In the Face of Twin Trends
American manufacturing CEOs who decide to repatriate production or keep it in the U.S. are doing so in the face of two trends illustrated in this graphic, which depict the tremendous momentum that outsourcing has acquired. The first chart (left) shows capital expenditures on manufacturing by region: While North America continues to draw them, such investments pale in absolute and relative terms to those being made in Asia. The second chart (right) shows that the cost of labor added to manufacturing in the United States still dwarfs that in China. This is why more CEOs of U.S.-based manufacturers are mounting a defense of domestic production in large part by increasing automation and efficiency levels of their plants.
Home Court Advantage?
American CEOs no longer automatically look to shift manufacturing to low-cost nations in Asia, or even to Mexico. “There was a rush to China—an overexuberance about going there—but it has been difficult finding suppliers and dealing with some of the language and business and cultural issues,” says Lou Longo, partner in charge of global services for Plante & Moran, in Chicago.
One reason the rush has slowed is that investing in new facilities anywhere has become more problematic in this environment. “Companies aren’t interested in spending capital on anything,” Winkler says.
At the same time, the downturn has left lots of domestic capacity unused. “Something [a manufacturer] may have outsourced in a stronger market, for whatever reason, now they’re making different decisions as their internal capacity opens up,” says Tim Emmitt, director of performance improvement for Grant Thornton LLC, in Southfield, Mich.
More CEOs also are re-emphasizing the innovation that can turn domestic siting of production into a strategic advantage rather than a cost handicap. In fact, manufacturing innovation has become “almost as important as the product itself,” says Peter Volanakis, president and chief operating officer of Corning, the world’s largest maker of ceramics and specialty glasses. “So when we think of innovation, we don’t just think of the product—we think of the materials and the process.”
For example, it took great confidence in the company’s engineering and manufacturing prowess for the Corning, N.Y.-based concern to invest millions in a domestic plant for making automotive catalytic converters and diesel-particulate filters in highlabor-cost Erwin, N.Y. Deciding to emphasize the advantages of scalability as well as its technology, Corning began construction of the huge plant on a modular basis in 2002.
“We had to build it way in advance to demonstrate to customers that we were real, and then they ran lots of trials,” Volanakis explains. “Then when new diesel-filter regulations passed [in 2007] and we acquired customers, we could quickly populate the plant with equipment to meet the market need.”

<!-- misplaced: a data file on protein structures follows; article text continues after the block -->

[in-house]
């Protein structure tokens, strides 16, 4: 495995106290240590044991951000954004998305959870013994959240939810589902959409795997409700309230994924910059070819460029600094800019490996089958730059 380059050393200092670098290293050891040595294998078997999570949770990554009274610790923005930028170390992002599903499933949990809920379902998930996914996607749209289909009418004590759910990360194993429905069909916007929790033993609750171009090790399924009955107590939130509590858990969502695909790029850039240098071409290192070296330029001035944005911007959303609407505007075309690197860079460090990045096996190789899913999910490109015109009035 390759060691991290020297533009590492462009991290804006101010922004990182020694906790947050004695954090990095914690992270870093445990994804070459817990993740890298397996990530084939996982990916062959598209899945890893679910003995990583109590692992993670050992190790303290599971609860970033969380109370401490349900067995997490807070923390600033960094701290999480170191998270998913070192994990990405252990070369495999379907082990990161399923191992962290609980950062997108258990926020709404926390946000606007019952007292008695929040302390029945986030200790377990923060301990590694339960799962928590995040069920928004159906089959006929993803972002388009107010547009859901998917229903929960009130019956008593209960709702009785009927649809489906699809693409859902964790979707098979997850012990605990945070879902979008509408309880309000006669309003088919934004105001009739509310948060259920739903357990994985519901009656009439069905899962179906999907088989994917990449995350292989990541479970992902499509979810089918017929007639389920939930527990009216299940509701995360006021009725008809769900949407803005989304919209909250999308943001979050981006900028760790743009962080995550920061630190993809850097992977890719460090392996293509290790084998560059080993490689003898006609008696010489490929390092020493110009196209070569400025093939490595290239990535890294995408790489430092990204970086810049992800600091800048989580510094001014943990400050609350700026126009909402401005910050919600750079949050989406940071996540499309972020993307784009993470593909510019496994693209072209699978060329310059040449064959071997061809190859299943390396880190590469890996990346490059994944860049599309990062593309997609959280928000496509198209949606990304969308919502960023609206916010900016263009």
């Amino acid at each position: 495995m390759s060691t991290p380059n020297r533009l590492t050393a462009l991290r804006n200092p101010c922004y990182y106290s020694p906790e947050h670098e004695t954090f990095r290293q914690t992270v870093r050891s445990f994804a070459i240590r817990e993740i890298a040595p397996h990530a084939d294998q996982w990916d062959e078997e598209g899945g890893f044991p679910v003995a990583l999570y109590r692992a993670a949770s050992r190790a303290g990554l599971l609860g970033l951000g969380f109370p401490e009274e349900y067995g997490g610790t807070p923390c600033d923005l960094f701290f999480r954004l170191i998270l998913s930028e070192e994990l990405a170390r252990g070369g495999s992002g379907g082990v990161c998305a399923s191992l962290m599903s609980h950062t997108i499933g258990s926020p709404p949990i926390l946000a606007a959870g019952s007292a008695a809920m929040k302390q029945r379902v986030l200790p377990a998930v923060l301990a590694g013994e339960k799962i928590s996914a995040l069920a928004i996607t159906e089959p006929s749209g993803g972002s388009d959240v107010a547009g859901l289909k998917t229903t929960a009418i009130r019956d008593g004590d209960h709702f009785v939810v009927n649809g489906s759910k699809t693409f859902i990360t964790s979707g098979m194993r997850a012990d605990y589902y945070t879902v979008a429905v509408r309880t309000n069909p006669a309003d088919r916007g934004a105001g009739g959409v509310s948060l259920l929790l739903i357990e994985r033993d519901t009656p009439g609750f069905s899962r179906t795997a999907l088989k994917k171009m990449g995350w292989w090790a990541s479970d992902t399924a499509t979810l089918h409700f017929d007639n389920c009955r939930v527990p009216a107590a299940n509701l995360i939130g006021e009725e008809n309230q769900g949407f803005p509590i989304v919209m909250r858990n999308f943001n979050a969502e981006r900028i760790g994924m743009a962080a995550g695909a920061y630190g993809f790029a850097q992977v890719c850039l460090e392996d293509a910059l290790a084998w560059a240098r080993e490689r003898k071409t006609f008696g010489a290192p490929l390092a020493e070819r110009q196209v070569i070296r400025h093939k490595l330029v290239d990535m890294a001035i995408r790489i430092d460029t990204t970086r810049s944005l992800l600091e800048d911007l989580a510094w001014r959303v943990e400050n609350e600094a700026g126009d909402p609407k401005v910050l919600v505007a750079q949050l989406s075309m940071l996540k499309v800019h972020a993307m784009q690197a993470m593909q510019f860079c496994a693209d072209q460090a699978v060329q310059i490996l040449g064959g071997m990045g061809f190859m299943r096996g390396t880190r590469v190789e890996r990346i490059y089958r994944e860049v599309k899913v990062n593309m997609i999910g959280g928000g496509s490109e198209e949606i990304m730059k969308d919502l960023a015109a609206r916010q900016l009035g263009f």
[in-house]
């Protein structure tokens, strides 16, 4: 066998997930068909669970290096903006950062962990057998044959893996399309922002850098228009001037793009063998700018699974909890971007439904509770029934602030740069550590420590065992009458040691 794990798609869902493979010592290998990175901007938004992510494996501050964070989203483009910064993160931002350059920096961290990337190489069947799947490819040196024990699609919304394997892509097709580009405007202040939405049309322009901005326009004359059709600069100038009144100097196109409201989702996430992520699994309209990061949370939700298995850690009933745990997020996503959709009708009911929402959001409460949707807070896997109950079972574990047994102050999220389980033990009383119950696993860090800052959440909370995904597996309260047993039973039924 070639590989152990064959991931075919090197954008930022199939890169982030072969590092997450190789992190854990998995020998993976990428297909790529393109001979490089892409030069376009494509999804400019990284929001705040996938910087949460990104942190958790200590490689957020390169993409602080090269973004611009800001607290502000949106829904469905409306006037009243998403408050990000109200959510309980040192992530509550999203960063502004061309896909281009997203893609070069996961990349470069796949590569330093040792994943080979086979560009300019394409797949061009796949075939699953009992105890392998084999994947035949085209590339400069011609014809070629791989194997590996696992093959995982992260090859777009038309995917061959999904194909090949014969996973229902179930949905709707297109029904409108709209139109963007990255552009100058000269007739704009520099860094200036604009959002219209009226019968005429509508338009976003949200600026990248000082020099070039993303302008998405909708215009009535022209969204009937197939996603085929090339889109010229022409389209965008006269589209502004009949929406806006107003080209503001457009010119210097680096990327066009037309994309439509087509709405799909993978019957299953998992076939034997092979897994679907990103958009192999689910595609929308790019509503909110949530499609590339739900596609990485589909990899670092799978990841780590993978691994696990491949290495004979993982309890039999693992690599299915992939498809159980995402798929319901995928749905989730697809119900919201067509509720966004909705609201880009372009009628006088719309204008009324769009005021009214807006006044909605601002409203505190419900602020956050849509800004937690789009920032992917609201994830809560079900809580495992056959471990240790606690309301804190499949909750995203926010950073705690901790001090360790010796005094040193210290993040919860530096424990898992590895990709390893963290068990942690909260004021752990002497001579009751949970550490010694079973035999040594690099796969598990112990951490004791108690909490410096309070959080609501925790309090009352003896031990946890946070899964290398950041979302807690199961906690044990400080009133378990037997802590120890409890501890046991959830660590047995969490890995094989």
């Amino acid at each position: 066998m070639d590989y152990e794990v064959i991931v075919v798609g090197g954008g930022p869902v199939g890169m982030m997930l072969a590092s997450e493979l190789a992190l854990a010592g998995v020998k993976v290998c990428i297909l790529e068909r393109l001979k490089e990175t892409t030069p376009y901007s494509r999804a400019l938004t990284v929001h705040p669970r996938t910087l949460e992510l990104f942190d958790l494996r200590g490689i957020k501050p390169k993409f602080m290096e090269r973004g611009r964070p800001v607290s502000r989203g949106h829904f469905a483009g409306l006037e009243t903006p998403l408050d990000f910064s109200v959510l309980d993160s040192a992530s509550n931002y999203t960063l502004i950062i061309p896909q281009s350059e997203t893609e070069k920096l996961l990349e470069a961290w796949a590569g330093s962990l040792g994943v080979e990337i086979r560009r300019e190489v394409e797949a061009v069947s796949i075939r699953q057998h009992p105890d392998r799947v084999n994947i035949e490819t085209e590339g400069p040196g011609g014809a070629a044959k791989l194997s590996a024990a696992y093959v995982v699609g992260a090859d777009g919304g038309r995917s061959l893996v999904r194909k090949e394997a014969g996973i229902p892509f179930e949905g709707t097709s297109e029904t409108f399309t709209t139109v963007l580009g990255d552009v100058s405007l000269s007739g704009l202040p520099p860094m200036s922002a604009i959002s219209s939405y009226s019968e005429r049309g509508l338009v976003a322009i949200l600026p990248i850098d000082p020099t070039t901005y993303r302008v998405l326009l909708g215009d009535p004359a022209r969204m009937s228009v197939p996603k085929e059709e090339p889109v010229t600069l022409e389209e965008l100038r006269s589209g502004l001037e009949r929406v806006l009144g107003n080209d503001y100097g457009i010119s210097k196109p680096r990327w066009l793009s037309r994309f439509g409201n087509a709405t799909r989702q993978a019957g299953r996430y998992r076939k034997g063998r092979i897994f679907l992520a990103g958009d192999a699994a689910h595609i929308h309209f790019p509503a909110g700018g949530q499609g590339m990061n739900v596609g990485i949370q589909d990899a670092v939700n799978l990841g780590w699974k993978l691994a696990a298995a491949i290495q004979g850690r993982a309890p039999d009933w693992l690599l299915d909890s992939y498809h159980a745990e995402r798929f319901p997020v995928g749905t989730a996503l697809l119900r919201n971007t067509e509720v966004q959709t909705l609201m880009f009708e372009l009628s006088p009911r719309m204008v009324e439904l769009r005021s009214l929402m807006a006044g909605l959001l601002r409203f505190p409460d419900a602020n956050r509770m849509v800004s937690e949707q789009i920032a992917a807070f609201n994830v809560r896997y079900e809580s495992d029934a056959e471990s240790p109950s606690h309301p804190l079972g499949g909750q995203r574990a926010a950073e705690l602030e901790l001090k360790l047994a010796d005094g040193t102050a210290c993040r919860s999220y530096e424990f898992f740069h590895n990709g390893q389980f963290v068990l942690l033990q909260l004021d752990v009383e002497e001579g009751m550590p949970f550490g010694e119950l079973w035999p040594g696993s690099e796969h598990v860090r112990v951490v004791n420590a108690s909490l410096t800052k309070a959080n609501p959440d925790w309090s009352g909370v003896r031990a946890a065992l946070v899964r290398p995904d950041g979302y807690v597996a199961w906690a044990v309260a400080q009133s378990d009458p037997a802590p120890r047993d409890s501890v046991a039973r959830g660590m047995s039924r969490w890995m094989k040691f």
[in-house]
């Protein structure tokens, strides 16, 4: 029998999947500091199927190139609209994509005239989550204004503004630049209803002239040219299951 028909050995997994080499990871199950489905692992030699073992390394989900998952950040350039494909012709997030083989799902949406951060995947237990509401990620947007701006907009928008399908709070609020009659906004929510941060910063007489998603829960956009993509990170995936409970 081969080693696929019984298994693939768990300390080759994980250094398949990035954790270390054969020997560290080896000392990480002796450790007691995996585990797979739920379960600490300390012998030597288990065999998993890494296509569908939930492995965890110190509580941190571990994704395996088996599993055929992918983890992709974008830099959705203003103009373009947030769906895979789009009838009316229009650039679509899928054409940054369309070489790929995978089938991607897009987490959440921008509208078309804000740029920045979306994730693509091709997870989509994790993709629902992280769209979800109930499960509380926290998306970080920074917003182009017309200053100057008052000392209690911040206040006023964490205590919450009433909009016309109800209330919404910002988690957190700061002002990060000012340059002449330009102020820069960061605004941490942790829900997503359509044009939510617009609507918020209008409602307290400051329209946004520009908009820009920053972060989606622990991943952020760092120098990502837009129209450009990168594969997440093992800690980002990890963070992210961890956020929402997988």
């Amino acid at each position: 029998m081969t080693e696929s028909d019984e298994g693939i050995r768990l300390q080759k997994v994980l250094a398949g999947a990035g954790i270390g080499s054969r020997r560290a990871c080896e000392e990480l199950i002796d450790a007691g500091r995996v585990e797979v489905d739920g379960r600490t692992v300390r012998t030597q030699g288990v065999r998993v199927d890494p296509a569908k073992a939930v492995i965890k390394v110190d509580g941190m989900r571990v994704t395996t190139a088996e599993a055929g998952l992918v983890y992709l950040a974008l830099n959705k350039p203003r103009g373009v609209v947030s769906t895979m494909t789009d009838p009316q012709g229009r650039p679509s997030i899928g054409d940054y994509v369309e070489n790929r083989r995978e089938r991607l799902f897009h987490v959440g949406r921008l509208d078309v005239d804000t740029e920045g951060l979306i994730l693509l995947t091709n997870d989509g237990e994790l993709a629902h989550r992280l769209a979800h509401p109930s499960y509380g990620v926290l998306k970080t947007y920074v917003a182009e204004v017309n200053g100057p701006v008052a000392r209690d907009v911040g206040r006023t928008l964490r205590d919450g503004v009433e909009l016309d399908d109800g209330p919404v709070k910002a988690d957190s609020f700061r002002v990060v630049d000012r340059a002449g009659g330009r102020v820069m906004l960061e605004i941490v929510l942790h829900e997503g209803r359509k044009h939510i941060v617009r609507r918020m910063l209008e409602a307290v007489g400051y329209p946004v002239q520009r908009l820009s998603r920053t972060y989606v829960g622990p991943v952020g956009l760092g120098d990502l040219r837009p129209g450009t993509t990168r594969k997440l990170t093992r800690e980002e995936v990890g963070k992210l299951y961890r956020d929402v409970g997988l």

Lately, in the wake of the global collapse in the automotive market, “scale” at Erwin has meant shutting things down—until some market recovery develops. Yet the plant’s modular format, Volanakis says, means it’s particularly cost-efficient to idle parts of it for long periods.
Pelican’s Homegrown Approach
A number of times over the last several years, Lyndon Faulkner has considered outsourcing output, to China and elsewhere, of the protective plastic cases and mobile lighting systems made by Pelican Industries. Several competitors have sent production of their injection-molded products to low-cost Asian countries and now can undercut Pelican on price.
But every time Faulkner thinks about following suit, the CEO of the Torrance, Calif.-based company dismisses the idea—because for the $300-million market leader in practically indestructible cases for military, medical and other high-spec markets, manufacturing everything at home just keeps getting better.
“We have a bunch of arteries that now run through our system and are based on domestic manufacturing,” says the 48-year-old Faulkner. “We’re not tempted to cut any of those.”
One consideration is that highly automated manufacturing has become a core competency of Pelican and must be done close at hand, he says. For instance, Pelican plants have sophisticated “demolding” robots that pluck the case from the machine tool, clean it and even assemble portions of the final product. “You have the one-time costs for these robots but after that you’re not carrying excessive labor as you probably would Asia,” he says.
And last year, Pelican engineers introduced a new technique for changing molds in less than 15 minutes—compared with the previous eight to 12 hours. “No one else is making these sorts of investments in the manufacturing environment,” Faulkner insists, “especially in Asia.”
Faulkner was so confident of the supremacy of Pelican’s approach to manufacturing that the company paid $200 million last year to acquire its largest competitor, Hardigg Industries. Hardigg’s markets were largely complementary, but Pelican found it had to completely overhaul an approach to manufacturing that had left the acquired company a few years behind.
Maintaining the best environment for innovation is another reason Faulkner favors all-U.S. manufacturing. “We need to have a very tight—in proximity—relationship between our manufacturing engineers and the guys designing the cases,” he says.
Producing offshore, he fears, would lead to cases that “bow or aren’t waterproof or air-tight, endangering their integrity.” Competitors do it “and save themselves $10 to $20 on a case, but it may not hold up in harsh environments—and it’s not worth the savings. If you’re a paramedic and need the heart monitor to work when you get to the accident, that savings on the case doesn’t matter.”
Pelican does get some components from offshore, of course, including commodity-like LED readouts for its lighting systems. But moving case assembly, for example, to China and then shipping the final goods to Pelican’s predominantly North American market also would impose nightmarish freight costs. “Our largest cases weigh 40 pounds, and they don’t nest,” Faulkner says. “You’d be paying for a lot of space.”